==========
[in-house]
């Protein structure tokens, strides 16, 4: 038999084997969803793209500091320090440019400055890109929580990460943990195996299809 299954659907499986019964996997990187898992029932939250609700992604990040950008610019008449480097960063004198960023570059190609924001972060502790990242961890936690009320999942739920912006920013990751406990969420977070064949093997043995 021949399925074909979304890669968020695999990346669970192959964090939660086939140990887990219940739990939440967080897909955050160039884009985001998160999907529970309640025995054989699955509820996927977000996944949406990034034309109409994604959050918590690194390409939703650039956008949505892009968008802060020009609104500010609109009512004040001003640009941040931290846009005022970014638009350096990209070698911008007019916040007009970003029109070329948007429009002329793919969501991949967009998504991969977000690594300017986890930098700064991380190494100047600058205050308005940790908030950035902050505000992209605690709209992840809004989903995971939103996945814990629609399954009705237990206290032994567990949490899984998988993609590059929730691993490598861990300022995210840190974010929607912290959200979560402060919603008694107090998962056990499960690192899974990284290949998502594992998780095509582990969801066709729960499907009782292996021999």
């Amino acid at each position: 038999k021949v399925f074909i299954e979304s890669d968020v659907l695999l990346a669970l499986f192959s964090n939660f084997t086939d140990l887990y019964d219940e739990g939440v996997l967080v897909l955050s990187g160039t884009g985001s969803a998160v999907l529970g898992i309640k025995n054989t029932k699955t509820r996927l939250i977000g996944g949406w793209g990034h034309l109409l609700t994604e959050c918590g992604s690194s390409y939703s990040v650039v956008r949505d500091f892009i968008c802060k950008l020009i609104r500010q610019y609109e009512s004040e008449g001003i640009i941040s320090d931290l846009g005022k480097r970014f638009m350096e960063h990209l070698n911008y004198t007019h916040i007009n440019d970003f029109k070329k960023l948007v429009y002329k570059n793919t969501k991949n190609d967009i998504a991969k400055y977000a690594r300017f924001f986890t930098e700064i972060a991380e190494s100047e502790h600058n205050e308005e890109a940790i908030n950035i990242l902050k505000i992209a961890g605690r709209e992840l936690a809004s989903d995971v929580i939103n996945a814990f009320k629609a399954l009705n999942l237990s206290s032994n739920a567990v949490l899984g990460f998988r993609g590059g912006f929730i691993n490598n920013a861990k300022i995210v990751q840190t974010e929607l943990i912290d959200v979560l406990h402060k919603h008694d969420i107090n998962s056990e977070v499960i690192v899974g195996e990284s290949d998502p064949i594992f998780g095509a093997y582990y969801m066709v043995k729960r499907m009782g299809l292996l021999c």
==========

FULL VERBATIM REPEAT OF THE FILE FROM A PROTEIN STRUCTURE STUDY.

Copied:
[in-house]
């Protein structure tokens, strides 16, 4: 038999084997969803793209500091320090440019400055890109929580990460943990195996299809 299954659907499986019964996997990187898992029932939250609700992604990040950008610019008449480097960063004198960023570059190609924001972060502790990242961890936690009320999942739920912006920013990751406990969420977070064949093997043995 021949399925074909979304890669968020695999990346669970192959964090939660086939140990887990219940739990939440967080897909955050160039884009985001998160999907529970309640025995054989699955509820996927977000996944949406990034034309109409994604959050918590690194390409939703650039956008949505892009968008802060020009609104500010609109009512004040001003640009941040931290846009005022970014638009350096990209070698911008007019916040007009970003029109070329948007429009002329793919969501991949967009998504991969977000690594300017986890930098700064991380190494100047600058205050308005940790908030950035902050505000992209605690709209992840809004989903995971939103996945814990629609399954009705237990206290032994567990949490899984998988993609590059929730691993490598861990300022995210840190974010929607912290959200979560402060919603008694107090998962056990499960690192899974990284290949998502594992998780095509582990969801066709729960499907009782292996021999």
């Amino acid at each position: 038999k021949v399925f074909i299954e979304s890669d968020v659907l695999l990346a669970l499986f192959s964090n939660f084997t086939d140990l887990y019964d219940e739990g939440v996997l967080v897909l955050s990187g160039t884009g985001s969803a998160v999907l529970g898992i309640k025995n054989t029932k699955t509820r996927l939250i977000g996944g949406w793209g990034h034309l109409l609700t994604e959050c918590g992604s690194s390409y939703s990040v650039v956008r949505d500091f892009i968008c802060k950008l020009i609104r500010q610019y609109e009512s004040e008449g001003i640009i941040s320090d931290l846009g005022k480097r970014f638009m350096e960063h990209l070698n911008y004198t007019h916040i007009n440019d970003f029109k070329k960023l948007v429009y002329k570059n793919t969501k991949n190609d967009i998504a991969k400055y977000a690594r300017f924001f986890t930098e700064i972060a991380e190494s100047e502790h600058n205050e308005e890109a940790i908030n950035i990242l902050k505000i992209a961890g605690r709209e992840l936690a809004s989903d995971v929580i939103n996945a814990f009320k629609a399954l009705n999942l237990s206290s032994n739920a567990v949490l899984g990460f998988r993609g590059g912006f929730i691993n490598n920013a861990k300022i995210v990751q840190t974010e929607l943990i912290d959200v979560l406990h402060k919603h008694d969420i107090n998962s056990e977070v499960i690192v899974g195996e990284s290949d998502p064949i594992f998780g095509a093997y582990y969801m066709v043995k729960r499907m009782g299809l292996l021999c």